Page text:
of human error, replacing it with the more accurate and useful
systems view of error,
21 62 63
which is supported by strong theory
and evidence from safety science, industrial and systems engi-
neering, and social psychology.
62 64 65
Thus, bad outcomes are the
result of the interactions among systems components including
the people, tools and technologies, physical environment, work-
place culture, and the organizational, state, and federal policies
which govern work. Poor HIT outcomes do not result from
isolated acts of individuals, but from interactions of multiple
latent and triggering factors in a eld of practice.
18 20 65 66
Equating HIT usage with design success can be misleading and
may promulgate inappropriate policies to improve use.
Humans are the most exible and adaptable elements in any
system, and will nd ways to attain their goals often despite the
technology. However, the effort and resilience of front-line
workers is a nite resource and its consumption by workarounds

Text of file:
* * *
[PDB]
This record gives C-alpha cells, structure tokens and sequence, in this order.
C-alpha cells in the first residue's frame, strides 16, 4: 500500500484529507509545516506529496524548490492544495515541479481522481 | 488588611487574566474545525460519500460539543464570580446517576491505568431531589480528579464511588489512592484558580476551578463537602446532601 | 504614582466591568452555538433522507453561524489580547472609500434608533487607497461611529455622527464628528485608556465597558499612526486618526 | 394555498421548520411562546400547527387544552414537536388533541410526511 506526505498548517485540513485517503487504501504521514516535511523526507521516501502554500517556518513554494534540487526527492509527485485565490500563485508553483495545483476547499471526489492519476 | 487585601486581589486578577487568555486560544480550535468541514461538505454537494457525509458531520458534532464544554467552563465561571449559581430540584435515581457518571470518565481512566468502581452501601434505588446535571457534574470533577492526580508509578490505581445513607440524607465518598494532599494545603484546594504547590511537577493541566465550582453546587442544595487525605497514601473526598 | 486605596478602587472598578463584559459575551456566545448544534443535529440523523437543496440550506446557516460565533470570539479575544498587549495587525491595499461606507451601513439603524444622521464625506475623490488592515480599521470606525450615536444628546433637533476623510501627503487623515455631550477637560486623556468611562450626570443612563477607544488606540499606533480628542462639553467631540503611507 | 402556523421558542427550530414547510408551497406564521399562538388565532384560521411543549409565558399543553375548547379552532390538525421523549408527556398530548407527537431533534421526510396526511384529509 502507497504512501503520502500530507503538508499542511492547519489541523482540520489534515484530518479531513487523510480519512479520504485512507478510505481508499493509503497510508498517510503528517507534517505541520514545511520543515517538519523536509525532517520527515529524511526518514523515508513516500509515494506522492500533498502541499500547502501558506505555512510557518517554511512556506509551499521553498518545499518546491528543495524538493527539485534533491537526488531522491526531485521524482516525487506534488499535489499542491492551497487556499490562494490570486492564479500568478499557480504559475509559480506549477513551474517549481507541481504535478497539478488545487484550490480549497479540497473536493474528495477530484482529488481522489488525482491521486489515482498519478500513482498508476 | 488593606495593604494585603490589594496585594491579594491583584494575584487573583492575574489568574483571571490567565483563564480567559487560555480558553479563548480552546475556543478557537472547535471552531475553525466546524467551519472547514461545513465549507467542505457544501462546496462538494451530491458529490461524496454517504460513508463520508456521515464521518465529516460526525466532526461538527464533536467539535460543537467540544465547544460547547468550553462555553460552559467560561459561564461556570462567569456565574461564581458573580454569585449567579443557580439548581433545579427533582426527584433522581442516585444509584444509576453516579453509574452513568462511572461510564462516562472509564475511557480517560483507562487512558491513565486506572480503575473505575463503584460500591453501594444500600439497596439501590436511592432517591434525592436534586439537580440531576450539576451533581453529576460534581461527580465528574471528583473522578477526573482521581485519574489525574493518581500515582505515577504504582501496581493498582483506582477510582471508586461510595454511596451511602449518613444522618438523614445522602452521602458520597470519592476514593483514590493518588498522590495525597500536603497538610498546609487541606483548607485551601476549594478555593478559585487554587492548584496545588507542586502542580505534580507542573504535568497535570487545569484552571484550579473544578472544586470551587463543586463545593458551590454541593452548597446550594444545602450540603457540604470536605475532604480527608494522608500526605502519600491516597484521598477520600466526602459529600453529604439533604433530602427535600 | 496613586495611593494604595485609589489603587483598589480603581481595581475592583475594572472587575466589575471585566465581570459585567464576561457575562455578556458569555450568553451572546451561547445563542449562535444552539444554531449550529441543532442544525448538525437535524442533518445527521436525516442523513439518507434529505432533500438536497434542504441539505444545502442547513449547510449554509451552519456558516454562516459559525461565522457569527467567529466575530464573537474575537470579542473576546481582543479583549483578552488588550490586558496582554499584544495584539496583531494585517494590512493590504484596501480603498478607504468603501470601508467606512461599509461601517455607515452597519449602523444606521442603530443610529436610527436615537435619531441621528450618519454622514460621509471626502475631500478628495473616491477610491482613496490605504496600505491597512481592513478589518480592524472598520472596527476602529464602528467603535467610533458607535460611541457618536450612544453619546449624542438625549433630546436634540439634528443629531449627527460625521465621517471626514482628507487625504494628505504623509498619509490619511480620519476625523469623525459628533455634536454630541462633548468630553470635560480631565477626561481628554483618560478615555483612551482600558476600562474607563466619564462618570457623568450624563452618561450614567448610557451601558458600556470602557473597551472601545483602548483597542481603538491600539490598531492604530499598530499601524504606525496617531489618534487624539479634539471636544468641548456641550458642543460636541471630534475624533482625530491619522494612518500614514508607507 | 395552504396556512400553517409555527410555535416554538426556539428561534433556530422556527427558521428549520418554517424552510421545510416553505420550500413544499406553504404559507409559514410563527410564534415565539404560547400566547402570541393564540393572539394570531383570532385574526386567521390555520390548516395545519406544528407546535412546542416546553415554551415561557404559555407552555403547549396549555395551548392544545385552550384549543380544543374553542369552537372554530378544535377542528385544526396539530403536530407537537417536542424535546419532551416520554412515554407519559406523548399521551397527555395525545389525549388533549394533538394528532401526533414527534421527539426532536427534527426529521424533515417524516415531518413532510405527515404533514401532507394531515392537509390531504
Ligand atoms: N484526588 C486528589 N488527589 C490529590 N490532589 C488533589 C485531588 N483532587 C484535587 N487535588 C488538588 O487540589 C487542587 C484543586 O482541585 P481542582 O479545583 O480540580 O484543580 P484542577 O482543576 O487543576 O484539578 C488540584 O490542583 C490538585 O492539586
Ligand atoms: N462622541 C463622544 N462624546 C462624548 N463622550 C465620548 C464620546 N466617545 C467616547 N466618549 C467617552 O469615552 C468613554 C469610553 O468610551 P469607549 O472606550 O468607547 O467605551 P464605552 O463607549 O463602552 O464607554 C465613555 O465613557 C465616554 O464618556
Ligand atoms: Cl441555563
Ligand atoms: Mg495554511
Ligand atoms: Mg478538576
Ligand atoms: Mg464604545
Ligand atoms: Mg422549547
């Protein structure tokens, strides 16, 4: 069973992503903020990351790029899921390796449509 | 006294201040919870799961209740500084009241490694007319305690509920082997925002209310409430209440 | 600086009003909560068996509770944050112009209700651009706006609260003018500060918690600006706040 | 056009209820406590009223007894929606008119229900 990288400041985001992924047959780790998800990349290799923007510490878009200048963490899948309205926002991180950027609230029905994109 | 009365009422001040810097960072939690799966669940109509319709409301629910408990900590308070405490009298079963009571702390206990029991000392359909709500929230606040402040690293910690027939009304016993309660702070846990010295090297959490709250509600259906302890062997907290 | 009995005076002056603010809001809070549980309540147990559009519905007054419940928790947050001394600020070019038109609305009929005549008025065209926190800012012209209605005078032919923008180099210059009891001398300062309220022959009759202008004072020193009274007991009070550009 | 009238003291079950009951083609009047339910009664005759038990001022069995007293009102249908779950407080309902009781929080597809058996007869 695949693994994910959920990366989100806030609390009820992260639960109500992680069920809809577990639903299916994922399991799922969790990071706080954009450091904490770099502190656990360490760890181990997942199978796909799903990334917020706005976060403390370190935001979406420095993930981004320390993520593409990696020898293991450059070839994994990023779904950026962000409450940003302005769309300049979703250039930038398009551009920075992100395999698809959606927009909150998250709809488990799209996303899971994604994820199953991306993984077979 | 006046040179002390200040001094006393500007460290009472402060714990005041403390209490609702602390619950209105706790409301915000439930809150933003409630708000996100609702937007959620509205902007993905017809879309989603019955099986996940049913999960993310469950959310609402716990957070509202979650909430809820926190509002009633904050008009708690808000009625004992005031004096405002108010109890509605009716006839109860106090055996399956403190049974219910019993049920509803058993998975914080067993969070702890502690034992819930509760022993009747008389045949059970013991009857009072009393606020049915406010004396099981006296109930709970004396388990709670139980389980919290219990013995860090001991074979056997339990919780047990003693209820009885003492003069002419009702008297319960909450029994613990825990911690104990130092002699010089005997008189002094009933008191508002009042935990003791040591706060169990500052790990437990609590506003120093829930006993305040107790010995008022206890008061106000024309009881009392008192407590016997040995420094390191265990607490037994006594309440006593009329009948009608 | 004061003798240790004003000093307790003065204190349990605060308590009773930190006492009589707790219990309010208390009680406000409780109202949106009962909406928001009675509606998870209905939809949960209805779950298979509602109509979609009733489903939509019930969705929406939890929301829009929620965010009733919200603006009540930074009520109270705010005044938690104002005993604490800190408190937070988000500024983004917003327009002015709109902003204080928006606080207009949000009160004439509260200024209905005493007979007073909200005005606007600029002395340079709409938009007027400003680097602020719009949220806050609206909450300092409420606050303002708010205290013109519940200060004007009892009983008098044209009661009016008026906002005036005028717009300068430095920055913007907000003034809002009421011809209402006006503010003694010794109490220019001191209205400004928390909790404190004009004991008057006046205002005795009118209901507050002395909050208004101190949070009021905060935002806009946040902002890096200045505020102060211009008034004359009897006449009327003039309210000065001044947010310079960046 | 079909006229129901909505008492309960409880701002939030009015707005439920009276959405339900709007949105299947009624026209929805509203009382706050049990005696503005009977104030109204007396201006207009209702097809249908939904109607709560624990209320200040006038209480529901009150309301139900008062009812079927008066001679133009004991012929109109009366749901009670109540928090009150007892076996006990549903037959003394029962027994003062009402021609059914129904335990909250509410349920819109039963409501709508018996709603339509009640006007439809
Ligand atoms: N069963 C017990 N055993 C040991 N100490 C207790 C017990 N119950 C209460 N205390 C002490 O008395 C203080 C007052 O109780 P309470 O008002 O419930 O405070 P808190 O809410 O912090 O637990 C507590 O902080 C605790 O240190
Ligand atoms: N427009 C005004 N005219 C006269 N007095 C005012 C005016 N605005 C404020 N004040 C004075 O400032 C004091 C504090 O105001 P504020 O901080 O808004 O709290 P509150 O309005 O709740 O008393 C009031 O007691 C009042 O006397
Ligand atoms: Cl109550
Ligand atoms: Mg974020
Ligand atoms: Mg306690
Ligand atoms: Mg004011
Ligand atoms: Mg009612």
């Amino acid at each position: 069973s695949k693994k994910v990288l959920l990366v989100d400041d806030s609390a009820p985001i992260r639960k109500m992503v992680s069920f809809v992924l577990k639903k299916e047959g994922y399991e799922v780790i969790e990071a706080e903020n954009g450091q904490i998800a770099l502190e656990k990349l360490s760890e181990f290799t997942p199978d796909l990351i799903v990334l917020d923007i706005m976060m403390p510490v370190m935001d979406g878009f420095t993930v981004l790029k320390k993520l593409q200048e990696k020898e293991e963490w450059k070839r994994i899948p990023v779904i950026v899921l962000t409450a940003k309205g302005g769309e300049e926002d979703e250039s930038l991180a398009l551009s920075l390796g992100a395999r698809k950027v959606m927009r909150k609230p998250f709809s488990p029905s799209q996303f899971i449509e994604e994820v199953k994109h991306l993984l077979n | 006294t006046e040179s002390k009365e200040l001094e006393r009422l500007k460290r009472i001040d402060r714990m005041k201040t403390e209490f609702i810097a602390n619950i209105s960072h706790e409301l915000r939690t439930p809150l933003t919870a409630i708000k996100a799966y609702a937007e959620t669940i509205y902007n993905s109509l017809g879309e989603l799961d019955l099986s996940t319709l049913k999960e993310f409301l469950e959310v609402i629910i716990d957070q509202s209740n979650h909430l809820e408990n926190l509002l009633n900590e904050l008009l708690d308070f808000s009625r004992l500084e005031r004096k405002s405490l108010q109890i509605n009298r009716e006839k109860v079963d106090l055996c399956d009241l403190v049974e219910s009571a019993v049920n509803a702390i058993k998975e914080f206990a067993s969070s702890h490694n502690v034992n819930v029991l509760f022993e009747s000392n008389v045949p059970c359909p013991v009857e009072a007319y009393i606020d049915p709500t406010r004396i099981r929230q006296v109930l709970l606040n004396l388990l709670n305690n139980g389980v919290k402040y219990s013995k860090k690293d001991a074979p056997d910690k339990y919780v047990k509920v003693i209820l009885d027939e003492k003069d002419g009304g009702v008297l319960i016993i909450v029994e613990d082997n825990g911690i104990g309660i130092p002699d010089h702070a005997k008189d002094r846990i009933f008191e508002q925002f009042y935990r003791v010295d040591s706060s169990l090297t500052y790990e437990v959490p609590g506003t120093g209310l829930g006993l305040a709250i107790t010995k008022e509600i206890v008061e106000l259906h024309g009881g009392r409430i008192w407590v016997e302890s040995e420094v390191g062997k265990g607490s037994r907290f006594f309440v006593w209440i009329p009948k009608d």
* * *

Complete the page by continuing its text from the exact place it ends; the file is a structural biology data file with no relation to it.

to make HITwork because its use is required reduces the overall
ability of the system to cope with unexpected conditions and
failures. Thus, the fact that people can use a technology to
accomplish their work is not, in itself, an endorsement of that
618 J Am Med Inform Assoc 2010;17:617e623. doi:10.1136/jamia.2010.005637
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technology. Conversely, a lack of use is not evidence of a awed
systemdclinicians may ignore features like reminders for legiti-
mate reasons. Healthcare is a complex sociotechnical system
where simple metrics can mislead because they do not adequately
consider the context of human decisions at the time they are
made. Thus, the promulgation of meaningful use may lead to
undesirable consequences if such use is not contextually grounded
and tied to improved efciency, learning, ease of use, task and
information ow, cognitive load, situation awareness, clinician
and patient satisfaction, reduced errors, and faster error recovery.
Much of the motivation for HIT stems from the belief that
something is fundamentally wrong with existing clinical work,
that it is too messy and disorganized. It needs to be rationalized